Also, since this is a rainy month of the year, it rains usually for 15 days out of 30 days. That is, the probability of hypothesis of rainfall or P(H) is P(Rain) = 15/30 = 0.5 or 50%. Now, let us calculate the probability of it raining, given the cloudy weather.
P(Rain | Cloud) = (P(Cloud | Rain) * P(Rain)) / (P(Cloud))
= (0.6 * 0.5) / (0.75)
Therefore, we find out that there is a 40% chance of rainfall, given the cloudy weather.
After understanding Bayes’ Theorem, let us understand the Naive Bayes’ Theorem. The Naive Bayes’ theorem is an implementation of the standard theorem in the context of machine learning.
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Naive Bayes Theorem
Naive Bayes is a powerful supervised learning algorithm that is used for classification. The Naive Bayes classifier is an extension of the above discussed standard Bayes Theorem. In a Naive Bayes, we calculate the probability contributed by every factor.
Most we use it in textual classification operations like spam filtering. Let us understand how Naive Bayes calculates the probability contributed by all the factors.
Suppose that, as a data scientist, you are tasked with developing a spam filter. You are provided with a list of spam keywords such as
- Full Refund
- Weight Loss
However, the company you are working with is a product finance company. Therefore, some of the vocabulary occurring in the spam mails is used in the mails of your company. Some of these words are –
You also have the probability of word usages in spam messages and company emails.
|Spam Email||Company Email|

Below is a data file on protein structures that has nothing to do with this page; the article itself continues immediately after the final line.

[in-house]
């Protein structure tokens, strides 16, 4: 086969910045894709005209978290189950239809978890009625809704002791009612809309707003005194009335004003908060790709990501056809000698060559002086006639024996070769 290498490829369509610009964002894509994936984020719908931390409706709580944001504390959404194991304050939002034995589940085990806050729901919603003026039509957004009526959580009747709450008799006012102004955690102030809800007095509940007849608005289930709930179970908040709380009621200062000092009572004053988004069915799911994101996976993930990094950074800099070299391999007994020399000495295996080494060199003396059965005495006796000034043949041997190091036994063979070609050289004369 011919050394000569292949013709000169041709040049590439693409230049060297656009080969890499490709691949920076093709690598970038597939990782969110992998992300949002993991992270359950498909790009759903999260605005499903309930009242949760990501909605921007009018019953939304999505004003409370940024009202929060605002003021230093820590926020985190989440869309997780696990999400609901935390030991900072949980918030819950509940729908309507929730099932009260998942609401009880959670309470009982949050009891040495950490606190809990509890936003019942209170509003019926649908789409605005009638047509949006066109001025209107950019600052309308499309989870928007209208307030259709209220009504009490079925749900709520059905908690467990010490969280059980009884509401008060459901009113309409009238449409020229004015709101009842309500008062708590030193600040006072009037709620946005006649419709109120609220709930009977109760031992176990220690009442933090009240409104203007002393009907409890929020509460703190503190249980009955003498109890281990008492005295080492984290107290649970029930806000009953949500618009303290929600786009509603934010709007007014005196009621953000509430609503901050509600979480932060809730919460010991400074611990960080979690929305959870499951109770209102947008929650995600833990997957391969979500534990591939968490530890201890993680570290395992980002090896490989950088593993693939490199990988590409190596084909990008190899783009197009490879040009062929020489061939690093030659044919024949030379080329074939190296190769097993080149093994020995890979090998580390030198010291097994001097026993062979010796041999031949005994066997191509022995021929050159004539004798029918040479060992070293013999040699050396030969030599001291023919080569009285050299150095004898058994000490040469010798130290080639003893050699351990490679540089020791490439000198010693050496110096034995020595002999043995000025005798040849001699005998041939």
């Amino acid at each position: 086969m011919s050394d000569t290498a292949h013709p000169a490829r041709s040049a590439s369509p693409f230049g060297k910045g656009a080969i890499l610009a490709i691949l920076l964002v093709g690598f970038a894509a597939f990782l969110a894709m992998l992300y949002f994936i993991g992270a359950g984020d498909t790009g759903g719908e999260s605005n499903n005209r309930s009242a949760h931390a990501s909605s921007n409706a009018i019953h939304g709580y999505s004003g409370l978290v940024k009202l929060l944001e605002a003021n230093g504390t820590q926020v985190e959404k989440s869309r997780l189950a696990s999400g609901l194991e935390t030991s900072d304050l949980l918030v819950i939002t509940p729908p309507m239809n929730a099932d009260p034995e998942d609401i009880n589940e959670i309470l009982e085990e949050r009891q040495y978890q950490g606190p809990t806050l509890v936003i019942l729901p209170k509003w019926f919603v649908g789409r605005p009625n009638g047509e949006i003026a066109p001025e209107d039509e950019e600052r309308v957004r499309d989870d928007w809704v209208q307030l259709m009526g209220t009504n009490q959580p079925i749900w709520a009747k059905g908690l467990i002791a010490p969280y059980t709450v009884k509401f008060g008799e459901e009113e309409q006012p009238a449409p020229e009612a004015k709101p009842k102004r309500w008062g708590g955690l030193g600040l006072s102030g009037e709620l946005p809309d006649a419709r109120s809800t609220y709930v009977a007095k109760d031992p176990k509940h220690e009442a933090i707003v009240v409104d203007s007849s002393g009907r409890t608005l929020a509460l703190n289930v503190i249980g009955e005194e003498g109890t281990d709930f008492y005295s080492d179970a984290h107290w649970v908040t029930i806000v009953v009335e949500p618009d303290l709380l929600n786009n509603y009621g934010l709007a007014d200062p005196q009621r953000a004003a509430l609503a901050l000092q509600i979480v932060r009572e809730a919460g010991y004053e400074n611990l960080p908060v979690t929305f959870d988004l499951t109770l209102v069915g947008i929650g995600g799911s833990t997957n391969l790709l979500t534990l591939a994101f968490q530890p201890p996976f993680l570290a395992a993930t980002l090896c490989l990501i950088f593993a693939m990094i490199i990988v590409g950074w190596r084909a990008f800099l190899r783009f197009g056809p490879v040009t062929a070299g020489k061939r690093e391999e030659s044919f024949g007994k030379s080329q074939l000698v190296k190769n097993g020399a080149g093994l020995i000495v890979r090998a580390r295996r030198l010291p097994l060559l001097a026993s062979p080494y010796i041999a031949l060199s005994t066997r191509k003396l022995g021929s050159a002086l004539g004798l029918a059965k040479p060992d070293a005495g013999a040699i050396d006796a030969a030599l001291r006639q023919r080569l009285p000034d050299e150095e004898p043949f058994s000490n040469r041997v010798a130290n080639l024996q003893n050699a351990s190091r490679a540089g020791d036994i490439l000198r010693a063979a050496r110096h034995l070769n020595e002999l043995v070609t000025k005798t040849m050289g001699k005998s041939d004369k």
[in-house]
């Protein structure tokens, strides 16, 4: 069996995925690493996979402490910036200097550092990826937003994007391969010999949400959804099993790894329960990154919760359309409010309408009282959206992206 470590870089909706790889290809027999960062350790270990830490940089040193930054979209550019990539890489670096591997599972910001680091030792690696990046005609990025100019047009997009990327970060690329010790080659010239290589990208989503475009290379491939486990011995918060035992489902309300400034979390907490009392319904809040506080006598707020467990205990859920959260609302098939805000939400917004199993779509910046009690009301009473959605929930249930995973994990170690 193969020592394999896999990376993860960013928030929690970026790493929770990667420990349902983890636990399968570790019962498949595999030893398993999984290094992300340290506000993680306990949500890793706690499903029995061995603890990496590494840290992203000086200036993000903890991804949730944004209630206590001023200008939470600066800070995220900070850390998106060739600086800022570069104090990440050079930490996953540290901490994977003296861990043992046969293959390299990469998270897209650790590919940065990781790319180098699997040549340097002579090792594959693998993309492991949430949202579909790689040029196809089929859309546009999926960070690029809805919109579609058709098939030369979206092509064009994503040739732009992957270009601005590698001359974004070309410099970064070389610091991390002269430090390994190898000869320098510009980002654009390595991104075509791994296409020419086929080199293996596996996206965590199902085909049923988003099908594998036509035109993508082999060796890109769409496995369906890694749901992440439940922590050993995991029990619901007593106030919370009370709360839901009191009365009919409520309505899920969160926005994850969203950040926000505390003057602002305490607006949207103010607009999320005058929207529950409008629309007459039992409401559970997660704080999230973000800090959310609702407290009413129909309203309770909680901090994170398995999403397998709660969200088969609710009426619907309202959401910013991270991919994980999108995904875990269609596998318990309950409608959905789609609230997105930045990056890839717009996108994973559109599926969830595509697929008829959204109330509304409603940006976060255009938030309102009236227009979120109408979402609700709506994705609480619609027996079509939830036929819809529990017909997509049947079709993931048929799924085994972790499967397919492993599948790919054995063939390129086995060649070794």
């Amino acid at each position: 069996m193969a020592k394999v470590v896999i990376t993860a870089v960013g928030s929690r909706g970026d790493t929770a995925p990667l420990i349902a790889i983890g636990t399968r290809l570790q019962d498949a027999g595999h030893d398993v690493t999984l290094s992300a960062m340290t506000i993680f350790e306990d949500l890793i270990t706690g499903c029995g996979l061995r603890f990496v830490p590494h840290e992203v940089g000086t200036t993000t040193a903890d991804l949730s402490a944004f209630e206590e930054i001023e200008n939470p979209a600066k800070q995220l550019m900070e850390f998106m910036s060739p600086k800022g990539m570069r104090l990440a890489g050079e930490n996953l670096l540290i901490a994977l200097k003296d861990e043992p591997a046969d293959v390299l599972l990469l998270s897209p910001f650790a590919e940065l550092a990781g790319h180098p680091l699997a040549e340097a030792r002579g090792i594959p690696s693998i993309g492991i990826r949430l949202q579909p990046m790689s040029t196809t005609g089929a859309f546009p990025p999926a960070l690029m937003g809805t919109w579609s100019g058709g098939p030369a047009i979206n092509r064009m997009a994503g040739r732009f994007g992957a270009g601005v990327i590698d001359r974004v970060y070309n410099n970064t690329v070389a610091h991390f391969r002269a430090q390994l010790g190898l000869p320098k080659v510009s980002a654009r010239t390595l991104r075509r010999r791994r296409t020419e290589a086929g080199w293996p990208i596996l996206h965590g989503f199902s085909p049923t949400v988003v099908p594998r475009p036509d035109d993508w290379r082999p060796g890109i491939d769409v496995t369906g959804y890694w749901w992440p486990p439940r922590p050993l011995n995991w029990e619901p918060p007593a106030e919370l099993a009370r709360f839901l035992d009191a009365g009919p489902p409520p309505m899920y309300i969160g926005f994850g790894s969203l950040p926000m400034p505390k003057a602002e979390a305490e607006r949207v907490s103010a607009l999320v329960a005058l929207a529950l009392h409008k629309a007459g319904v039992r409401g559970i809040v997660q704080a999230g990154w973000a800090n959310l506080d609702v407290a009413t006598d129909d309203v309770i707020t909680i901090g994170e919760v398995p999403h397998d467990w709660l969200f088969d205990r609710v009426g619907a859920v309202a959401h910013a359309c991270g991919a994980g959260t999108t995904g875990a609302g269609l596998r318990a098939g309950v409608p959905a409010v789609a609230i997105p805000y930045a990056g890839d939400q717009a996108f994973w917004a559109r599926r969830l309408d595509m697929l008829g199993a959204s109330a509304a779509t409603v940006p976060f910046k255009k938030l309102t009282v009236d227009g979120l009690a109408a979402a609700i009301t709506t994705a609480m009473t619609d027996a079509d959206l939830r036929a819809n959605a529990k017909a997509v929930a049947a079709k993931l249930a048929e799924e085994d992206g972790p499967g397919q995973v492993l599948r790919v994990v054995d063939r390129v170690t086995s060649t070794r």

|Free (0.3)||Important (0.5)|
|Discount (0.15)||Free (0.25)|
|Full Refund (0.1)||Urgent (0.1)|
|Urgent (0.2)||Stocks (0.5)|
|Weight Loss (0.25)||Customers (0.1)|
Suppose you obtain have a message “Free trials for weight loss program. Become members at a discount.” Is this message spam or a company email? Calculating the probability of the components occurring in the sentence – Free (0.4) + Weight Loss (0.25) + Discount (0.15) = 0.8 or 80%
Whereas, calculating the probability of it being an email from your company = Free (0.25) = 0.25 or 25%.
Therefore, the probability of the mail being spam is much higher than a company email.
A Naive Bayes Classifier selects the outcome of the highest probability, which in the above case was the feature of spam.
The Naive Bayes is referred to as ‘naive’ because it assumes the features to be independent of each other. The features in our example were the input words that are present in the sentence.
The conditional independence among all the features gives us the formula above. The frequency of the occurrence of features from x1 to xdis calculated based on their relation to the class cj.
Along with the prior probability and the probability of the occurrence of an event, we calculate the posterior probability through which we are able to find the probability of the object belonging to a particular class.
Along with this Bayes’ Theorem, Data Scientists use various different tools. You must check the different tools used by a Data Scientist.
Using Naive Bayes as a Classifier
In this section, we will implement the Naive Bayes Classifier over a dataset. The dataset used in this example is the Pima Indian Dataset which is an open dataset available at the UCI Library.
- In the first step, we import all the libraries that will allow us to implement our Naive Bayes Classifier and help us in wrangling the data.